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Neohelicon

, Volume 44, Issue 1, pp 65–81 | Cite as

GIS and telescopic reading: between spatial and digital humanities

  • Enrique Santos UnamunoEmail author
Article
  • 430 Downloads

Abstract

This paper begins with the so-called spatial turn and goes on to examine one of its most recent offshoots: the cartographic turn. After analysing the implications that this turn, particularly its digital aspect, may have on a possible mappability of literature and on the definition of an emerging field like spatial humanities, the paper will discuss the broad disciplinary spectrum of digital humanities and its possible convergences with this cartographic and spatialising trend through the changes experienced by the contemporary textual condition (from the large-scale digitation of texts to the spread of multimedia). The paper also explores the split between an eminently quantitative approach and a qualitative one, within both digital and spatial humanities, when tackling the study of texts, whether they be literary or otherwise. This duality leads to the current debate between defenders and detractors of what Franco Moretti dubbed distant reading, a critical practice that opposes the traditional method of close reading. As the paper attempts to argue, that distant perspective is closely linked to the cartographic turn and does not necessarily involve using exclusively quantitative tools and giving up close reading as a means of accessing texts. In this sense, through the underlying concept of some literary GIS and of the emerging notion of deep or thick mapping, the paper argues for the possibility of a telescopic reading which, as part of the approaches and interests of spatial and digital humanities, combines quantitative and qualitative methods and makes a distant focus (that is, cartographic) compatible with a close reading of texts.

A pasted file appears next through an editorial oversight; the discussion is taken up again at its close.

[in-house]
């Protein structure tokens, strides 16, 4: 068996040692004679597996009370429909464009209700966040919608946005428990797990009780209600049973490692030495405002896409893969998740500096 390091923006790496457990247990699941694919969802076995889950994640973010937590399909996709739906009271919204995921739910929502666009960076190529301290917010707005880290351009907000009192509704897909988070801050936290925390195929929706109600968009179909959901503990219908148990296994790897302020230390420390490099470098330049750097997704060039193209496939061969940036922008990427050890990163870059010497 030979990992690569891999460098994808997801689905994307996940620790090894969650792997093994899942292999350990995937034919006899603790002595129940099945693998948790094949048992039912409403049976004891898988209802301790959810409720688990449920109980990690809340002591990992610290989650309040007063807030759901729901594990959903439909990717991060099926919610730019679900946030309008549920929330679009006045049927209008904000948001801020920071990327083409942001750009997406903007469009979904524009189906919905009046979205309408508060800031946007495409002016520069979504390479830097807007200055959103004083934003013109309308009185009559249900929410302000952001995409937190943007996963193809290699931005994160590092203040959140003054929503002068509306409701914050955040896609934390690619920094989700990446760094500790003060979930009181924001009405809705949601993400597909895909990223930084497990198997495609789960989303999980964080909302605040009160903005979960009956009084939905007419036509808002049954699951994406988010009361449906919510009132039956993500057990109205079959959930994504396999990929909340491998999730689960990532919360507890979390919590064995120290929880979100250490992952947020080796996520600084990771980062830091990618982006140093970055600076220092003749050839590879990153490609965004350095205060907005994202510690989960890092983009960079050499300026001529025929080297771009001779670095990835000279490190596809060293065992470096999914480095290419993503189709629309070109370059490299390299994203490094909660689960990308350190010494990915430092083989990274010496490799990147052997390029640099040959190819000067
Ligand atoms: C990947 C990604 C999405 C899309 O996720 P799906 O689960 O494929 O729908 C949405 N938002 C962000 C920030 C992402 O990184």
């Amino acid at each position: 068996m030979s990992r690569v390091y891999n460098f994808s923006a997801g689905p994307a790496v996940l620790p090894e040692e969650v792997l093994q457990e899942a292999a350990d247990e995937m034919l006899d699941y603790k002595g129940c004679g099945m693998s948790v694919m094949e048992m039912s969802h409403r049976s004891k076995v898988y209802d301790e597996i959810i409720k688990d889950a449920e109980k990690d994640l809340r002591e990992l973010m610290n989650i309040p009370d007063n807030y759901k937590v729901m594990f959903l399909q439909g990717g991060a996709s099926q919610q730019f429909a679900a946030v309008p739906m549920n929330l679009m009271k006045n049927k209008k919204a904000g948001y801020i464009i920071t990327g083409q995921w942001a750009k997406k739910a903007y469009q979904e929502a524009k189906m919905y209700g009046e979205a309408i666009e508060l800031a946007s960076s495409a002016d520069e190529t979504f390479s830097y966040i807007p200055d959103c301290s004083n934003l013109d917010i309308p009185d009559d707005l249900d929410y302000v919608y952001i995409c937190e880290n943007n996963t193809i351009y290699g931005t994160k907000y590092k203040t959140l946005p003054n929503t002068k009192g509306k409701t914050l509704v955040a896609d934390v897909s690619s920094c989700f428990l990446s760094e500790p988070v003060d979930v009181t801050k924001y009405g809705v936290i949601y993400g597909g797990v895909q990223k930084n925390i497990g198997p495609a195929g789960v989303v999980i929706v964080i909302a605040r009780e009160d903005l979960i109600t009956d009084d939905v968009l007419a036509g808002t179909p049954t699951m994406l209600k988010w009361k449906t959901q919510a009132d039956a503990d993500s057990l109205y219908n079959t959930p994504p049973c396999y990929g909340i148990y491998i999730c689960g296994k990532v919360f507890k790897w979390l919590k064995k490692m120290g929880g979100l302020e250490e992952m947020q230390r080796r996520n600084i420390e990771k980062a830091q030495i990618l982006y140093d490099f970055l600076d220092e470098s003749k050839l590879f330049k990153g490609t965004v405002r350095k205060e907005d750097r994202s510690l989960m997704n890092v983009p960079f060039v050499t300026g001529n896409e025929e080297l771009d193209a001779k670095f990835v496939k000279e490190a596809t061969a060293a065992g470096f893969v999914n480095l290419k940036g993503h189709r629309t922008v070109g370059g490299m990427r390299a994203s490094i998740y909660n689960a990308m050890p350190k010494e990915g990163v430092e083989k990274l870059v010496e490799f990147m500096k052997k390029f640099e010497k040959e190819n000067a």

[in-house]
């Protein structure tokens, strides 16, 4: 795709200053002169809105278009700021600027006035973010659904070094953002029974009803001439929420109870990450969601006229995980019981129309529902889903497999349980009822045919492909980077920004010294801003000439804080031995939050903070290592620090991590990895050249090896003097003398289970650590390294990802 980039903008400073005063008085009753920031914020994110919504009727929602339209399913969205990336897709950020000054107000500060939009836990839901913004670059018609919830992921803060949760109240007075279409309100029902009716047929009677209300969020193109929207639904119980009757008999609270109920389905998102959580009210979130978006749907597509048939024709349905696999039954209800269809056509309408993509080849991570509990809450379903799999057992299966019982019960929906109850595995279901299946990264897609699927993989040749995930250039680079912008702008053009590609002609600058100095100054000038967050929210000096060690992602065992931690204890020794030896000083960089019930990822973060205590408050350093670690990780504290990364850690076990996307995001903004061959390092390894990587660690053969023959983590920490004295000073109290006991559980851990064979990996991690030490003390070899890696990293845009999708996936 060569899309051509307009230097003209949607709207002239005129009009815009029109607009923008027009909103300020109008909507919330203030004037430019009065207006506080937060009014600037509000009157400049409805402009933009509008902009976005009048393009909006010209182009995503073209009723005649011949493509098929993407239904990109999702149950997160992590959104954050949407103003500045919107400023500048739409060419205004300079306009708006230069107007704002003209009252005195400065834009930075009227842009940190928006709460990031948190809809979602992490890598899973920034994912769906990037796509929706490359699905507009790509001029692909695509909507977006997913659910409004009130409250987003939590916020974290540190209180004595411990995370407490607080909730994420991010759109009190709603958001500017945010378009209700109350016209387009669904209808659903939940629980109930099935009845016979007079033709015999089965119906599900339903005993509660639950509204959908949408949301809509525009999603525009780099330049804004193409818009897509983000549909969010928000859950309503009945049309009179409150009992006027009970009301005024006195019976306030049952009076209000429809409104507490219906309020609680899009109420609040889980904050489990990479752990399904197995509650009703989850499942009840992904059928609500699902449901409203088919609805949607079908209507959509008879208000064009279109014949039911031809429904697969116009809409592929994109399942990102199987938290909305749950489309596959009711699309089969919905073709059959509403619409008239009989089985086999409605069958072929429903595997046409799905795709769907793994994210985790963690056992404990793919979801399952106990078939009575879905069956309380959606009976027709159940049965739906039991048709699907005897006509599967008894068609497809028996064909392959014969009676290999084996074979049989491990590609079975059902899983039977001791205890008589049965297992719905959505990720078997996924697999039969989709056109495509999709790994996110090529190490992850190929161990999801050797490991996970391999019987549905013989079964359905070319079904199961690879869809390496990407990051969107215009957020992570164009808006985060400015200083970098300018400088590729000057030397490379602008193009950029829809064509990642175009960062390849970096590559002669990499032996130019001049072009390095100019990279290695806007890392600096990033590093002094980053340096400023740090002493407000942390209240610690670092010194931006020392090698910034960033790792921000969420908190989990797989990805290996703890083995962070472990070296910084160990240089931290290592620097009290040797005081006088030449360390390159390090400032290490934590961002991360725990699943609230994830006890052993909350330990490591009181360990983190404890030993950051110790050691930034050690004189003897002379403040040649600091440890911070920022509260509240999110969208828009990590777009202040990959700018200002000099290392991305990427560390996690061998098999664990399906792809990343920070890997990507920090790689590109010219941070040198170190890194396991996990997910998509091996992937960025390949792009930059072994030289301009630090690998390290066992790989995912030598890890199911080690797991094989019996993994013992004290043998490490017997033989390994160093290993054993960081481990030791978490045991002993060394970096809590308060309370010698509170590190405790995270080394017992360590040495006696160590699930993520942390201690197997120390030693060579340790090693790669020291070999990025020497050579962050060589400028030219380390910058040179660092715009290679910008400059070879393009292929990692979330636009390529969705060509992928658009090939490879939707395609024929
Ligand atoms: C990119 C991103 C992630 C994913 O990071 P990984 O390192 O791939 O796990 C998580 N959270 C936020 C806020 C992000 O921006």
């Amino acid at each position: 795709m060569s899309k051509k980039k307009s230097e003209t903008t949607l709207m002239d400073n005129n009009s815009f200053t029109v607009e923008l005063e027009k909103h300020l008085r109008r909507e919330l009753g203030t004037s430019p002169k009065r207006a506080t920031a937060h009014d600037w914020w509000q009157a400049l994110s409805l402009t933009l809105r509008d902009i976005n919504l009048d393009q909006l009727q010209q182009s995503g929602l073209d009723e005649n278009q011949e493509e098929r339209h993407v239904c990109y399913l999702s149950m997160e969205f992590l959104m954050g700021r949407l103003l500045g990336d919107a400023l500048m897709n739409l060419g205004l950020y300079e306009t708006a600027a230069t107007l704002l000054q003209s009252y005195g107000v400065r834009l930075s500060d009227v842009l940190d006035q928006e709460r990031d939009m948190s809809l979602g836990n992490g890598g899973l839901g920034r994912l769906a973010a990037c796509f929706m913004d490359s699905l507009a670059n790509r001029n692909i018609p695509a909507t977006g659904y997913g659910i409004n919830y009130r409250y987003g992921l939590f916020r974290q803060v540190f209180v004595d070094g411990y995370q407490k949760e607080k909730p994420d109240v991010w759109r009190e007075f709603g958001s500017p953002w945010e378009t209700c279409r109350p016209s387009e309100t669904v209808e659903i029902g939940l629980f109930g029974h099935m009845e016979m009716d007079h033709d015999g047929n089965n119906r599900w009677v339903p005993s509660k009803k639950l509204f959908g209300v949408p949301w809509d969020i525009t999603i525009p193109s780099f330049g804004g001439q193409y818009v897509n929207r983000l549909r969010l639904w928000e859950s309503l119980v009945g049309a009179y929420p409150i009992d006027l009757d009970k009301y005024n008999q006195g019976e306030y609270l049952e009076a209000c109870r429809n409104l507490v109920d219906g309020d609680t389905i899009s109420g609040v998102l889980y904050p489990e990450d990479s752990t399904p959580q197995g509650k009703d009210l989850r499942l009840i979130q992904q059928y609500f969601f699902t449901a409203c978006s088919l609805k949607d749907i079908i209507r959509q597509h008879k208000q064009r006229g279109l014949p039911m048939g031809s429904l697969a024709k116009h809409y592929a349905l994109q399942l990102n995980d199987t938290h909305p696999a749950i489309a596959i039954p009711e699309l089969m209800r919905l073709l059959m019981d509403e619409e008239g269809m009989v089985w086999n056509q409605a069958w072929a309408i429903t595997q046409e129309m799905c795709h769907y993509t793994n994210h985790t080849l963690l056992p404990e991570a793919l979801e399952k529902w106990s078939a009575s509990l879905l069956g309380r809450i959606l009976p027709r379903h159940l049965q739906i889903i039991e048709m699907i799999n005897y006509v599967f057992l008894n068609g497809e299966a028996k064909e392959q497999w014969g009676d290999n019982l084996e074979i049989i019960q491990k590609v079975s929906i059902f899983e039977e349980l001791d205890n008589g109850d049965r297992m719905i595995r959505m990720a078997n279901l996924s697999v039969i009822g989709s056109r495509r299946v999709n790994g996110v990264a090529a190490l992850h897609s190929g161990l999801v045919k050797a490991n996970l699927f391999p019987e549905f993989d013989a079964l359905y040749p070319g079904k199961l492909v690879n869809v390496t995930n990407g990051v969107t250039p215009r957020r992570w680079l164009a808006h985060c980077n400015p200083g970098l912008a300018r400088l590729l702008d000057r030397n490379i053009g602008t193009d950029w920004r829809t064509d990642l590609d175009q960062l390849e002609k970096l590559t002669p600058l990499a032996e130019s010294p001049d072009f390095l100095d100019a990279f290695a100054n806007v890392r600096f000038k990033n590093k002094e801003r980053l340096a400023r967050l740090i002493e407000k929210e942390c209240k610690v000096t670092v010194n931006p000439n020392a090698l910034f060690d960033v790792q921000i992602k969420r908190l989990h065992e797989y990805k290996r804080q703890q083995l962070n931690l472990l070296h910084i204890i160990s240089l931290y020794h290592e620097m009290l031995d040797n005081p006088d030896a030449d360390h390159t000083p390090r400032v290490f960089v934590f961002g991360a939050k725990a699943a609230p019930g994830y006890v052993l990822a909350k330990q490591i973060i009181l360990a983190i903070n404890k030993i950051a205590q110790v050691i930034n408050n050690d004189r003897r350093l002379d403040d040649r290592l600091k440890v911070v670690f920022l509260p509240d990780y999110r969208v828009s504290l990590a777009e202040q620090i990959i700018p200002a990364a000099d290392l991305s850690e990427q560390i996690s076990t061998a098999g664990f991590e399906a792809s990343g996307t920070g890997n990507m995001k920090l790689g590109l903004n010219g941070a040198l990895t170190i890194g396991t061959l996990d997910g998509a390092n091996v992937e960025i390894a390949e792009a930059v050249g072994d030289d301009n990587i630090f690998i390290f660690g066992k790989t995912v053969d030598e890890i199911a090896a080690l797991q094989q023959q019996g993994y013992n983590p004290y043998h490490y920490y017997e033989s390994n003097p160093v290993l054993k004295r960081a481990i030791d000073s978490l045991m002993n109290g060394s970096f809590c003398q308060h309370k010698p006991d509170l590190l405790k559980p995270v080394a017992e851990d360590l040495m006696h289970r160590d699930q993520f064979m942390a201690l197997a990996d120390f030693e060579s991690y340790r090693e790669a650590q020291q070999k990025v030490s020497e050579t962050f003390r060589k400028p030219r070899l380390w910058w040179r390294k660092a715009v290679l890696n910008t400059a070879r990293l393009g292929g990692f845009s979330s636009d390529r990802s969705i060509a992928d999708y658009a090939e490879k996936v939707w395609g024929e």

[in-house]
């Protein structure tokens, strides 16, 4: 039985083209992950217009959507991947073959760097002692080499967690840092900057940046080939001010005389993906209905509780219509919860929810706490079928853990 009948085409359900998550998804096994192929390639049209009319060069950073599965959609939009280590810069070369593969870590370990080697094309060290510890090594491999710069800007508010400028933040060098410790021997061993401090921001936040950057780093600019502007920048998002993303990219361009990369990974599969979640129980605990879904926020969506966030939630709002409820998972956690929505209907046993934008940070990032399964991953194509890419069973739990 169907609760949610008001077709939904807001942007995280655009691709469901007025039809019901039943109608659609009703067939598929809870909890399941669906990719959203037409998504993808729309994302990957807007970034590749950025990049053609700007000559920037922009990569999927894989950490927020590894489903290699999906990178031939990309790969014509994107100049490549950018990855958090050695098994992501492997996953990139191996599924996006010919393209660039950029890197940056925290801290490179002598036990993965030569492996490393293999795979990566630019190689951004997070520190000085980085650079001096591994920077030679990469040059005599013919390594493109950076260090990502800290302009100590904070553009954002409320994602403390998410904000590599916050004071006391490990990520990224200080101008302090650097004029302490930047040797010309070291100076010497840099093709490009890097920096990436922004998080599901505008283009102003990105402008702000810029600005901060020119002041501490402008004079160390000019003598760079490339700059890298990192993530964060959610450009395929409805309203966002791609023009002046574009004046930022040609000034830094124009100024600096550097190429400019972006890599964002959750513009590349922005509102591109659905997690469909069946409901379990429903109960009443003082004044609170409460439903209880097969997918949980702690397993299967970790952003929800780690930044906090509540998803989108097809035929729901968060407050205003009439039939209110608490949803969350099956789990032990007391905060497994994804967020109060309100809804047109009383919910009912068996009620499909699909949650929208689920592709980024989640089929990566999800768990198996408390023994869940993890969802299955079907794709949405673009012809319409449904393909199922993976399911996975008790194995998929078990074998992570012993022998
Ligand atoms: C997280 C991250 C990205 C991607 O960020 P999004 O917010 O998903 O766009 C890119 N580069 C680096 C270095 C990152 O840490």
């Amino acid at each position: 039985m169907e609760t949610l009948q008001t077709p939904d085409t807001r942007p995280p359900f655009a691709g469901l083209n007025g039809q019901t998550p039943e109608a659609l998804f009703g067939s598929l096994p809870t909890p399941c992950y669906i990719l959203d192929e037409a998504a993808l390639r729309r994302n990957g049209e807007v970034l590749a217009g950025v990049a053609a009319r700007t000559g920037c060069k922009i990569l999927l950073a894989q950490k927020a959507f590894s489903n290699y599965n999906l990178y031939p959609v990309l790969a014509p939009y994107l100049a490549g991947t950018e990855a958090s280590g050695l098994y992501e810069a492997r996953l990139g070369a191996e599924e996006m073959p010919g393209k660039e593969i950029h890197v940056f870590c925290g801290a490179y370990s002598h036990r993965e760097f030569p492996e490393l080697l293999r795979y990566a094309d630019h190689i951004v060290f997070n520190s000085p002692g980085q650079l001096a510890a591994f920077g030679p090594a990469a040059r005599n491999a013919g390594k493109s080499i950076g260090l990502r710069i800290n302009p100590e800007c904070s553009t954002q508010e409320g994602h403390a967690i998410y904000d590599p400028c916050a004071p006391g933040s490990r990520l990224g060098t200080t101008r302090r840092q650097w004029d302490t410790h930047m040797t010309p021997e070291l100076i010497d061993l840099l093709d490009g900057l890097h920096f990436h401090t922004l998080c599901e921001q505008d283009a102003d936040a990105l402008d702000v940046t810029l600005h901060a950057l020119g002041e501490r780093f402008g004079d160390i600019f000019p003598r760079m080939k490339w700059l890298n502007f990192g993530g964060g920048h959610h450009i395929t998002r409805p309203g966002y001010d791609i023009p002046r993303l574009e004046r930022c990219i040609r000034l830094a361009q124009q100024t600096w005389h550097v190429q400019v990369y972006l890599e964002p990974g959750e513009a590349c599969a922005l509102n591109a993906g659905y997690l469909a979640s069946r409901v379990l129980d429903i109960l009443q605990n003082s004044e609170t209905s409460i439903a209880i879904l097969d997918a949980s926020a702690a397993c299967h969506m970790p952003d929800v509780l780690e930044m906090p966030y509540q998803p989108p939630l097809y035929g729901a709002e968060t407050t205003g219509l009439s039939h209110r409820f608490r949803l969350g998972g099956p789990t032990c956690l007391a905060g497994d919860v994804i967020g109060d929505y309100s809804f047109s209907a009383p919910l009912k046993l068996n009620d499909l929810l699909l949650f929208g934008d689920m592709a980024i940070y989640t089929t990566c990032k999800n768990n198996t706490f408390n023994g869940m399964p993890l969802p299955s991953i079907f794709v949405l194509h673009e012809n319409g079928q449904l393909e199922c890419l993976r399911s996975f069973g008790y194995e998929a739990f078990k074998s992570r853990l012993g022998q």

Keywords

Literature Spatial turn GIS Digital humanities Telescopic reading 

Notes

Funding

This study was undertaken as part of the research project “The projection of place: Compostela in its Geoliterary Imaginary (1844-1926). Geographic Information Systems and Spatial Humanities” (Spanish Ministry of Economy and Competitiveness; FFI2013-41361-P), directed by Fernando Cabo Aseguinolaza and taking place between 2014 and 2017.

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Copyright information

© Akadémiai Kiadó, Budapest, Hungary 2017

Authors and Affiliations

  1. 1.Facultad de LetrasUniversidad de ExtremaduraCáceresSpain

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